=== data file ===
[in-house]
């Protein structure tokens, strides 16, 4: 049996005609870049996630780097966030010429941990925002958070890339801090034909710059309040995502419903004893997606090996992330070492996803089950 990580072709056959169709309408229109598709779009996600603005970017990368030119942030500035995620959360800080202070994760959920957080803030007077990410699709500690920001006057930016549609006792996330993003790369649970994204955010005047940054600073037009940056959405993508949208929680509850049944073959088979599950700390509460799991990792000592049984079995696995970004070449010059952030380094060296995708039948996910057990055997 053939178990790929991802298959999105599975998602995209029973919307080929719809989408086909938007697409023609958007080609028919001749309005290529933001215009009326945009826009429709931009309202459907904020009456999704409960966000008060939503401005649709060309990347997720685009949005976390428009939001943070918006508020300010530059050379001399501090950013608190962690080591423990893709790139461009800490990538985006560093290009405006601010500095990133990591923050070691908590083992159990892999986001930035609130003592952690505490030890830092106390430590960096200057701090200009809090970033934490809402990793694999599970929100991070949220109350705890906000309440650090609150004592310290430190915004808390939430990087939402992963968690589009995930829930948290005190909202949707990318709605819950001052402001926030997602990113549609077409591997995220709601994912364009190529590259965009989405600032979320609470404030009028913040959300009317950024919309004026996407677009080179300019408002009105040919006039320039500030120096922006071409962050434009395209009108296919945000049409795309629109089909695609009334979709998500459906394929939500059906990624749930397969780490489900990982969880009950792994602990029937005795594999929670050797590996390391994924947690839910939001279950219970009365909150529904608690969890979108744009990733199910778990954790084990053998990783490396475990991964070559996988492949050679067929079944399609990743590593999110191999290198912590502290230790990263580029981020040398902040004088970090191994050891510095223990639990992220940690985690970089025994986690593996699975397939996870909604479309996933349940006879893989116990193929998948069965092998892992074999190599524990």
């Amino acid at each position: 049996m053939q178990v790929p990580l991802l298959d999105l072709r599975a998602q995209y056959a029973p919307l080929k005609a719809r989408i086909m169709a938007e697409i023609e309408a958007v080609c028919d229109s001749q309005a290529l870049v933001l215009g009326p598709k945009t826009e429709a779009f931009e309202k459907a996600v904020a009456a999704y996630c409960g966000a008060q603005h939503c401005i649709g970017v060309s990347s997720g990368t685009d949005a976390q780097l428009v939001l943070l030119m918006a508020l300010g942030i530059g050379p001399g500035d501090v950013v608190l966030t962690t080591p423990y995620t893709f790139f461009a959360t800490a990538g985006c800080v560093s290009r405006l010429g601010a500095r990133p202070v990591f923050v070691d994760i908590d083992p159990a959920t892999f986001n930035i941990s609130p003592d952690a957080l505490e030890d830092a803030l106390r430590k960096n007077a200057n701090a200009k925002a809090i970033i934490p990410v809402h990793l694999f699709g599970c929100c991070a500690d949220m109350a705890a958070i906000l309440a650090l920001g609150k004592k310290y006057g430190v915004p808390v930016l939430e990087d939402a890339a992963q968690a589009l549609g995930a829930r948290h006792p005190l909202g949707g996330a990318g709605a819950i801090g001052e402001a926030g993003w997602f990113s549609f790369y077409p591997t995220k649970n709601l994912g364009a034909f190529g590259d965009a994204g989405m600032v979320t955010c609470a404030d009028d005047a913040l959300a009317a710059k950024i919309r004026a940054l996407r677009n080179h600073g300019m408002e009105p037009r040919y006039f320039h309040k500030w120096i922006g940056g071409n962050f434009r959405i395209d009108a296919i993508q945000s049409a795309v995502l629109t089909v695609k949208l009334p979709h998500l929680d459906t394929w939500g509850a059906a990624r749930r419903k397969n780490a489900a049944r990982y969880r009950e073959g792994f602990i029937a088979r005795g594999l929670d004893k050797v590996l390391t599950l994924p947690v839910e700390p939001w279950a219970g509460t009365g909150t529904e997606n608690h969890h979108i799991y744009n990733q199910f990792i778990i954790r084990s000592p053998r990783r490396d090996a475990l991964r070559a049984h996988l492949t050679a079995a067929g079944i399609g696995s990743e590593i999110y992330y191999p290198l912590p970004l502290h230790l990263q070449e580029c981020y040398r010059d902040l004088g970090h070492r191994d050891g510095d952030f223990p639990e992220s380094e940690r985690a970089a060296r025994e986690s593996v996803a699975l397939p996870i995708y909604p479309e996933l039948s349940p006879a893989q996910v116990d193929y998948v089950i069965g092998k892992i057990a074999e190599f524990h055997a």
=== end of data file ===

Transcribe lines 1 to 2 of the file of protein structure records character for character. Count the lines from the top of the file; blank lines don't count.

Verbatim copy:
[in-house]
């Protein structure tokens, strides 16, 4: 049996005609870049996630780097966030010429941990925002958070890339801090034909710059309040995502419903004893997606090996992330070492996803089950 990580072709056959169709309408229109598709779009996600603005970017990368030119942030500035995620959360800080202070994760959920957080803030007077990410699709500690920001006057930016549609006792996330993003790369649970994204955010005047940054600073037009940056959405993508949208929680509850049944073959088979599950700390509460799991990792000592049984079995696995970004070449010059952030380094060296995708039948996910057990055997 053939178990790929991802298959999105599975998602995209029973919307080929719809989408086909938007697409023609958007080609028919001749309005290529933001215009009326945009826009429709931009309202459907904020009456999704409960966000008060939503401005649709060309990347997720685009949005976390428009939001943070918006508020300010530059050379001399501090950013608190962690080591423990893709790139461009800490990538985006560093290009405006601010500095990133990591923050070691908590083992159990892999986001930035609130003592952690505490030890830092106390430590960096200057701090200009809090970033934490809402990793694999599970929100991070949220109350705890906000309440650090609150004592310290430190915004808390939430990087939402992963968690589009995930829930948290005190909202949707990318709605819950001052402001926030997602990113549609077409591997995220709601994912364009190529590259965009989405600032979320609470404030009028913040959300009317950024919309004026996407677009080179300019408002009105040919006039320039500030120096922006071409962050434009395209009108296919945000049409795309629109089909695609009334979709998500459906394929939500059906990624749930397969780490489900990982969880009950792994602990029937005795594999929670050797590996390391994924947690839910939001279950219970009365909150529904608690969890979108744009990733199910778990954790084990053998990783490396475990991964070559996988492949050679067929079944399609990743590593999110191999290198912590502290230790990263580029981020040398902040004088970090191994050891510095223990639990992220940690985690970089025994986690593996699975397939996870909604479309996933349940006879893989116990193929998948069965092998892992074999190599524990």